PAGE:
Skip to main content

Sugar House Journal

Science Night at Dilworth Elementary Getting Bigger Every Year

Mar 10, 2016 10h36 ● By Bryan Scott

By Natalie Mollinet | [email protected]

Sugar House - Everything from lizards to snakes, from outer space to dropping eggs, was found at Dilworth Elementary School on its science night. This was Dilworth’s third annual science night, and every year more and more kids come. The fifth- and sixth-grade kids were able to show off their science fair projects. Students built airplanes and tried to see how far they could fly, watched chemical reactions and learned how they can bring science home. 

Jeanne Shope is not just a volunteer but a mother of two of the students who attend Dilworth. She said that it’s a fun night and the kids get interested in what’s going on.

“I love it. It’s the biggest one that we’ve had. We started doing this two years ago,” Shope said. 

One room allowed students to hold reptiles from huge snakes to little lizards – a lot of the male students hung out in this room and loved being able to hold the reptiles. Hogle Zoo brought animals including a great horned owl that students could come up and pet. 

Aiden Hogle-Weimt, a student who was very into his lizard, said that he was super excited for the event even though it was his first time.

“I’m pretty much excited to see everything,” he said. 

Aside from the animals, students learned how a green screen works on news stations, walked on the Star Trek bridge and got to be in an earthquake simulation. 

Talking to any child was almost impossible because of how excited they were running from room to room, working on their crafts and running back and forth from the egg drop room to dropping their eggs, seeing if they could actually be able to not break their egg.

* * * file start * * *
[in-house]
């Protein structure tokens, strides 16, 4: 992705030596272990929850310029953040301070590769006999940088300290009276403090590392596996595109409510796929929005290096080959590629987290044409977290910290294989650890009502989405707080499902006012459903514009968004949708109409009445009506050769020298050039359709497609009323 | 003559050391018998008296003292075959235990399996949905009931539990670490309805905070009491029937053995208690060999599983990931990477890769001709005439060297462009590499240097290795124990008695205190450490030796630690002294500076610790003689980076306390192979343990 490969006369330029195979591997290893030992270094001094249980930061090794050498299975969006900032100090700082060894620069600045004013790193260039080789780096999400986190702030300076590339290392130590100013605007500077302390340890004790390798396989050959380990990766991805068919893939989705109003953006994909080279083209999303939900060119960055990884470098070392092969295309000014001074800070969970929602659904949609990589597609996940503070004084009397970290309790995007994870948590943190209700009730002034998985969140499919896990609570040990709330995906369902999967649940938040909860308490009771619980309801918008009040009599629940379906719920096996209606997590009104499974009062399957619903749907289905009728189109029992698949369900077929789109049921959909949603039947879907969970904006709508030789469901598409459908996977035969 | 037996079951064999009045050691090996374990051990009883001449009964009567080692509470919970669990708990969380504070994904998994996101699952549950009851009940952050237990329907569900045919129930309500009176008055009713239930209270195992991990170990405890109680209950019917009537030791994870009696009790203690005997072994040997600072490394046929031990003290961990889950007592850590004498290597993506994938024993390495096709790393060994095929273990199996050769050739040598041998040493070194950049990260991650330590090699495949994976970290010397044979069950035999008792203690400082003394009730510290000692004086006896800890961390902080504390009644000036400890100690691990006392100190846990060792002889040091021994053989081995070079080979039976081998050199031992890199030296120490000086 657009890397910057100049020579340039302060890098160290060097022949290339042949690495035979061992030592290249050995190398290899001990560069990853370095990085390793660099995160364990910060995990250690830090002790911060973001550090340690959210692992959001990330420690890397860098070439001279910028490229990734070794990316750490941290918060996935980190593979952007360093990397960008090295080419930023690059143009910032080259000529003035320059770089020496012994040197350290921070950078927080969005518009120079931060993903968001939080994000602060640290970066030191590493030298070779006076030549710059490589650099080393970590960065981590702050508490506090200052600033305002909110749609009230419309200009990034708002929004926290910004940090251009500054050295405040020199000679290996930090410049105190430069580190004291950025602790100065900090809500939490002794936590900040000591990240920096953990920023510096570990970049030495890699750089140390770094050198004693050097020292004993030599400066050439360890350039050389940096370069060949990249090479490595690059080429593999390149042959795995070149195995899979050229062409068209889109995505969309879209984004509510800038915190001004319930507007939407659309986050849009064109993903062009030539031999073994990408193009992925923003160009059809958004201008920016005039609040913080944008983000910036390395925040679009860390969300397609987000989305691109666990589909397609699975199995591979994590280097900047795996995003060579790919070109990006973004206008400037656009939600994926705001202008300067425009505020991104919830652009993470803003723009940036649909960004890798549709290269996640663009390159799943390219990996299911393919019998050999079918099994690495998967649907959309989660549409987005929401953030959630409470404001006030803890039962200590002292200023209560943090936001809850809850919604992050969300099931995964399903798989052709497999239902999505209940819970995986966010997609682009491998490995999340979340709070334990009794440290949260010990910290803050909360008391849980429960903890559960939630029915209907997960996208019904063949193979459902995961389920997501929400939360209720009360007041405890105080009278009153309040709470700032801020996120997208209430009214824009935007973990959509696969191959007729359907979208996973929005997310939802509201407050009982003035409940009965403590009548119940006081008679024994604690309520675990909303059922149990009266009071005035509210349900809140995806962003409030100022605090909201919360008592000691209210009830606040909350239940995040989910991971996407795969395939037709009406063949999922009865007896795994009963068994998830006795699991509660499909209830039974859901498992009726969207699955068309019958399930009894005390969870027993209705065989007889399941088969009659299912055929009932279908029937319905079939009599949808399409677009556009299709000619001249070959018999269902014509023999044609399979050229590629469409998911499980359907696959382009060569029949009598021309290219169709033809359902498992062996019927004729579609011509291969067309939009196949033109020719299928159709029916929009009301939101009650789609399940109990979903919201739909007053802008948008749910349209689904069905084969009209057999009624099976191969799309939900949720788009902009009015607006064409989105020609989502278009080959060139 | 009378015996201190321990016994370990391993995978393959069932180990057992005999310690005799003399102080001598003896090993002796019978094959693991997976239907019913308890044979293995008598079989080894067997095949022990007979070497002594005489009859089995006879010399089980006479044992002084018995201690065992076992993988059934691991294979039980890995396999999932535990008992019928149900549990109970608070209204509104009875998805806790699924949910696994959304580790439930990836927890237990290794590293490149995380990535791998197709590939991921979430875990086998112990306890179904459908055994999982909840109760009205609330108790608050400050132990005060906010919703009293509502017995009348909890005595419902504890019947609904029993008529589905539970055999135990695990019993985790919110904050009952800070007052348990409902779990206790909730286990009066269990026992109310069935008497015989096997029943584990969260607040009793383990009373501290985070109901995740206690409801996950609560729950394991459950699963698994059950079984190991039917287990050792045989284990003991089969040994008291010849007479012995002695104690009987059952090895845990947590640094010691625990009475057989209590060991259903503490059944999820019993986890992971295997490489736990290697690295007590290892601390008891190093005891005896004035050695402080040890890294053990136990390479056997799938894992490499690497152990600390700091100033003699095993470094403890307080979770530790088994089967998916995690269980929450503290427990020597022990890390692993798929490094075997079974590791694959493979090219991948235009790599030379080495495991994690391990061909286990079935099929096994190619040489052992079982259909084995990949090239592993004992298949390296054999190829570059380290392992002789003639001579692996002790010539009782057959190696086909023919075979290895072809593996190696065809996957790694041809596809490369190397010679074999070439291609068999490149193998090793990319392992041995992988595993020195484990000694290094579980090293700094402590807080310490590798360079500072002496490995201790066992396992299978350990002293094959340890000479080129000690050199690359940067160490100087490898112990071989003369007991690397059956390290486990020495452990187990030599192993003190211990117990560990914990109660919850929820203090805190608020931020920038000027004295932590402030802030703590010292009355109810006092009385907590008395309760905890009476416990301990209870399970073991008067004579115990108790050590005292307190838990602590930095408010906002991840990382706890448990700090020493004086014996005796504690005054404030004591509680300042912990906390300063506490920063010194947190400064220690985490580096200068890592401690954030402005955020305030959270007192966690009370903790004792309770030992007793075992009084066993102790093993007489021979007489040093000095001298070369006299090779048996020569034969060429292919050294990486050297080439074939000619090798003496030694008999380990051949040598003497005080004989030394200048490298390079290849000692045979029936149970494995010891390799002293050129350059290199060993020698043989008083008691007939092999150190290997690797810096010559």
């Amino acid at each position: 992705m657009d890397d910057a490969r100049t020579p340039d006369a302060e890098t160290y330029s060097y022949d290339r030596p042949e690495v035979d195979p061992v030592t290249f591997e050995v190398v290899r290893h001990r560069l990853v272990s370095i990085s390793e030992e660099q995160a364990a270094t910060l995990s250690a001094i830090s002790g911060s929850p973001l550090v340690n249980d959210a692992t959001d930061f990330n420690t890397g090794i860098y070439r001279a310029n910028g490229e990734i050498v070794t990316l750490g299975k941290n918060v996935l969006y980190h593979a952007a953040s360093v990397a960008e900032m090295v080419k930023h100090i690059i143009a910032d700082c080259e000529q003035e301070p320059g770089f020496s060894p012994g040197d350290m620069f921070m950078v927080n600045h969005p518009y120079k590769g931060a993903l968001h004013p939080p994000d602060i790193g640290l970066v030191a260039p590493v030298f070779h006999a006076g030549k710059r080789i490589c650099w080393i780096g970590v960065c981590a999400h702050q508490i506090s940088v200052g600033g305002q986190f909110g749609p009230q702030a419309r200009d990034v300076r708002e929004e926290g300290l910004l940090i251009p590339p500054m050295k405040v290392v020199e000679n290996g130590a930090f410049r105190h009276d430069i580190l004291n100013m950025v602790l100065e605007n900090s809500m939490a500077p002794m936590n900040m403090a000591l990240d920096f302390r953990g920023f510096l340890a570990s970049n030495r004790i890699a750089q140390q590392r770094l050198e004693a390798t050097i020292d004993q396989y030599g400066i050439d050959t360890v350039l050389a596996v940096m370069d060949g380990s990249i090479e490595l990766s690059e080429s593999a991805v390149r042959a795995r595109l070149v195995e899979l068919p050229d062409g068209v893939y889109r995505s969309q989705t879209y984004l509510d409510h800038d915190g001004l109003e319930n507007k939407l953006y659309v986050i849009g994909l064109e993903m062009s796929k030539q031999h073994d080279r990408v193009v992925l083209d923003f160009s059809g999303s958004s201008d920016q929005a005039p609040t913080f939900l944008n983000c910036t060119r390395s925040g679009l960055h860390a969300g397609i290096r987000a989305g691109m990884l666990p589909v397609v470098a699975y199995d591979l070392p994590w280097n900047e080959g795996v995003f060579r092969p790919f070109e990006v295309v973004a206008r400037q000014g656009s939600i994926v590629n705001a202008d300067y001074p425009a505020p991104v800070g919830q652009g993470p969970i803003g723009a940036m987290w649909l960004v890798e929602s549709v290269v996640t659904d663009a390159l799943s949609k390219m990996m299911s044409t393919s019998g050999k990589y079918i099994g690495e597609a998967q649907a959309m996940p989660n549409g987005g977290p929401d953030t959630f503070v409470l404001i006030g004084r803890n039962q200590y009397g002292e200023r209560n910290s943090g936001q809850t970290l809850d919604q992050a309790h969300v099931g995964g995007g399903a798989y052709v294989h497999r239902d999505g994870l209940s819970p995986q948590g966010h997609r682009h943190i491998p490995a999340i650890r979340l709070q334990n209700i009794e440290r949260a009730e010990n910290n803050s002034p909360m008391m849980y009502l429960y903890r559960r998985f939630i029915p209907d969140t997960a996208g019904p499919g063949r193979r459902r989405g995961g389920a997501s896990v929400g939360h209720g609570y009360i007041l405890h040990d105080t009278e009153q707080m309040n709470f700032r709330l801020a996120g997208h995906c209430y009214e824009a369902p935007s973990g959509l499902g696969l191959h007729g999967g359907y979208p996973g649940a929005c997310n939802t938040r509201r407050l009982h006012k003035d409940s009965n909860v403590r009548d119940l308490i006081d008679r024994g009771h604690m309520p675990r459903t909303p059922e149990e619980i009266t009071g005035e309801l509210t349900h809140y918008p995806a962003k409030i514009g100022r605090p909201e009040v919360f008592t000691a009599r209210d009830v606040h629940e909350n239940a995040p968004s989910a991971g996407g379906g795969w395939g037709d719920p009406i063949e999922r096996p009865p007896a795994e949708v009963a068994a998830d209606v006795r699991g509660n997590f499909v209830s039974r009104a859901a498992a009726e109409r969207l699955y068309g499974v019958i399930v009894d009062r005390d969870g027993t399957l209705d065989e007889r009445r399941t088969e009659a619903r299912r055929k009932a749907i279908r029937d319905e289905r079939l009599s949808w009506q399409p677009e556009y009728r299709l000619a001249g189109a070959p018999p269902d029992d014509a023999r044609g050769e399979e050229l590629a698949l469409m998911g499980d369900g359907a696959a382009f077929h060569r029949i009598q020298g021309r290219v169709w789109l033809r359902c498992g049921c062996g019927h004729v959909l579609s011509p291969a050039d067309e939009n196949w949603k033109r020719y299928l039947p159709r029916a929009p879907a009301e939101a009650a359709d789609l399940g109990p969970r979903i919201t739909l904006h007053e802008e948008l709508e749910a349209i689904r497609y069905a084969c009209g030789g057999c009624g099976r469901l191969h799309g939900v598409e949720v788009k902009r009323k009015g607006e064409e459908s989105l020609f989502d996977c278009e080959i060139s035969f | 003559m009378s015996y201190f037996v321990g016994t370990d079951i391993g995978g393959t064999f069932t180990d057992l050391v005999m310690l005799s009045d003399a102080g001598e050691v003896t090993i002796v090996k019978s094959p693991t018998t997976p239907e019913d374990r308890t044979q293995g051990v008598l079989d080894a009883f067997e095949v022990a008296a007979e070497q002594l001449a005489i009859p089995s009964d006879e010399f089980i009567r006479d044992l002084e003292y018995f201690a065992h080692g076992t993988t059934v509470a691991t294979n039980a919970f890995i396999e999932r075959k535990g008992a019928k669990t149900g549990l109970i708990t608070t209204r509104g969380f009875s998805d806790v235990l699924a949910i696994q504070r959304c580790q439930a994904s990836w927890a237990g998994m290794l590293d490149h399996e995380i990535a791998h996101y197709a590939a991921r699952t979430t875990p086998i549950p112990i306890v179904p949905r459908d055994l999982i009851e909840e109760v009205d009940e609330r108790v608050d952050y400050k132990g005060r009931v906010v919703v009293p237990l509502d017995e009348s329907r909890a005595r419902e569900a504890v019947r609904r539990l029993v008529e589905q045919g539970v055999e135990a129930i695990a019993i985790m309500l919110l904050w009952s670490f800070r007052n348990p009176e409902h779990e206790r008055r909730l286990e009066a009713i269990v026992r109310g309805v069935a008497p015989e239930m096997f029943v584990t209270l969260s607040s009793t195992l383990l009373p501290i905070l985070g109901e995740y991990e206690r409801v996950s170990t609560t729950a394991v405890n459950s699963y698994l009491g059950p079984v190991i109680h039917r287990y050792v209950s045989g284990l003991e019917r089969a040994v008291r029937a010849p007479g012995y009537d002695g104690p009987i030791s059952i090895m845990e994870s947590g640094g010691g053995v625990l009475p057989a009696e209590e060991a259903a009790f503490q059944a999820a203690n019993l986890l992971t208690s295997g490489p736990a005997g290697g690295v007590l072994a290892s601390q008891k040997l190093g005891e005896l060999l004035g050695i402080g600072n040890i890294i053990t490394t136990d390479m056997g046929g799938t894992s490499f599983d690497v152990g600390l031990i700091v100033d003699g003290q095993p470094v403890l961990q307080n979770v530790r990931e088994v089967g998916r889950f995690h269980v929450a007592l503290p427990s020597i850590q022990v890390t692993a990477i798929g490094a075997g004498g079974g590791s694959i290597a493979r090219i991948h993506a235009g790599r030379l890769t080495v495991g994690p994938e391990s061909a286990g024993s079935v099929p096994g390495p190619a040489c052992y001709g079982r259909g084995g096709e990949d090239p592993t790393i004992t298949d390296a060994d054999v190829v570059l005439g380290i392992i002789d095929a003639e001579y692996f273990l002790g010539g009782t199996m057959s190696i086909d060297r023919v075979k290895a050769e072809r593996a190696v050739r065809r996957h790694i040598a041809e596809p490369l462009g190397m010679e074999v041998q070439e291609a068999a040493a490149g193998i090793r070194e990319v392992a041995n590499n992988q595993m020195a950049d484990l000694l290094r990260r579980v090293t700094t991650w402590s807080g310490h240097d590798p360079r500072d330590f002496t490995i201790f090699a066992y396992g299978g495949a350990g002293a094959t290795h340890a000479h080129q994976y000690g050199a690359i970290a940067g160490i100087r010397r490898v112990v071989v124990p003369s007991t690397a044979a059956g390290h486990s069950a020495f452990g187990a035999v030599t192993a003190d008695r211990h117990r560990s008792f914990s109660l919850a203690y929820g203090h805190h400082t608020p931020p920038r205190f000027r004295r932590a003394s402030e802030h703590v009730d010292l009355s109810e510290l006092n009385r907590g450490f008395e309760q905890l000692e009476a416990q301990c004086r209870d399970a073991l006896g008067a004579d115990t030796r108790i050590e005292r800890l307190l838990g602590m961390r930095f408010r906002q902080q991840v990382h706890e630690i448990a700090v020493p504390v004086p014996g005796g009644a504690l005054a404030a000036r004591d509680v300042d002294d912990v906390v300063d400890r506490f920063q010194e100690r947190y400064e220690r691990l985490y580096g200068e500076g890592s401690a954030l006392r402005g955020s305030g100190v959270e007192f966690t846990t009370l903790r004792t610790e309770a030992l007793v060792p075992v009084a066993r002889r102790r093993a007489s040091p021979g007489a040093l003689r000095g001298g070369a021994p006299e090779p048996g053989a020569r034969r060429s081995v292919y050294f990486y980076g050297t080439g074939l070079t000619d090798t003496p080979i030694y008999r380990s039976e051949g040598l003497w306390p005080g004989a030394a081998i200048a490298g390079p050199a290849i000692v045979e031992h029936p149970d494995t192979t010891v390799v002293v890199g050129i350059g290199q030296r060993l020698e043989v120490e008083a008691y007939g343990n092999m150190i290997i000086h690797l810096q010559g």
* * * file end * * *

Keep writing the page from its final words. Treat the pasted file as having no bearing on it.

Not only were students invited to attend, but parents could come and have dinner with their children, provided by the school. Students were also encouraged to take an experiment home with them. 

As students went to eight of the different activities that they could do hands-on or watch, they received a stamp. Once they received enough stamps, they could go back and get a prize. 

Jared Wright, the principal at Dilworth, said the kids come back with a greater love for science. 

“I loved seeing the kids trying the different experiments, learning how to program using CODE and how much they loved the animals. I loved the event because the students saw just how fun science can be,” Wright said.

The brains behind science night at Dilworth came from Michael and Christina Hight, who believed that since science is usually portrayed as a tough subject, it was the best way to help kids get over that fear and to help kids get hands-on experience. 

“We wanted the most memorable event of the year for students to be education, not assessments,” Michael Hight said. “Science Night seemed like a great opportunity to expose students to the why of education. One day you might want to engineer a better bridge, work in aeronautics, build the next killer app or make improvements in weather predictions.” 

Originally, the funding for supplies for science night was denied by the STEM Action Center, but thanks to the Hights, principal Wright, the PTA and the school community council, science night has been able to continue as a collaboration of the school and community, and it has been a success. 

“You will never see so many kids happy while unsuccessfully dropping an egg without it breaking,” Hight said. “Watching their structure collapse on a shake table, their paper airplane taking a nose dive or their computer program not doing what they expected -- no matter what they decide to be when they grow up, they will benefit from learning to enjoy persisting until they succeed.”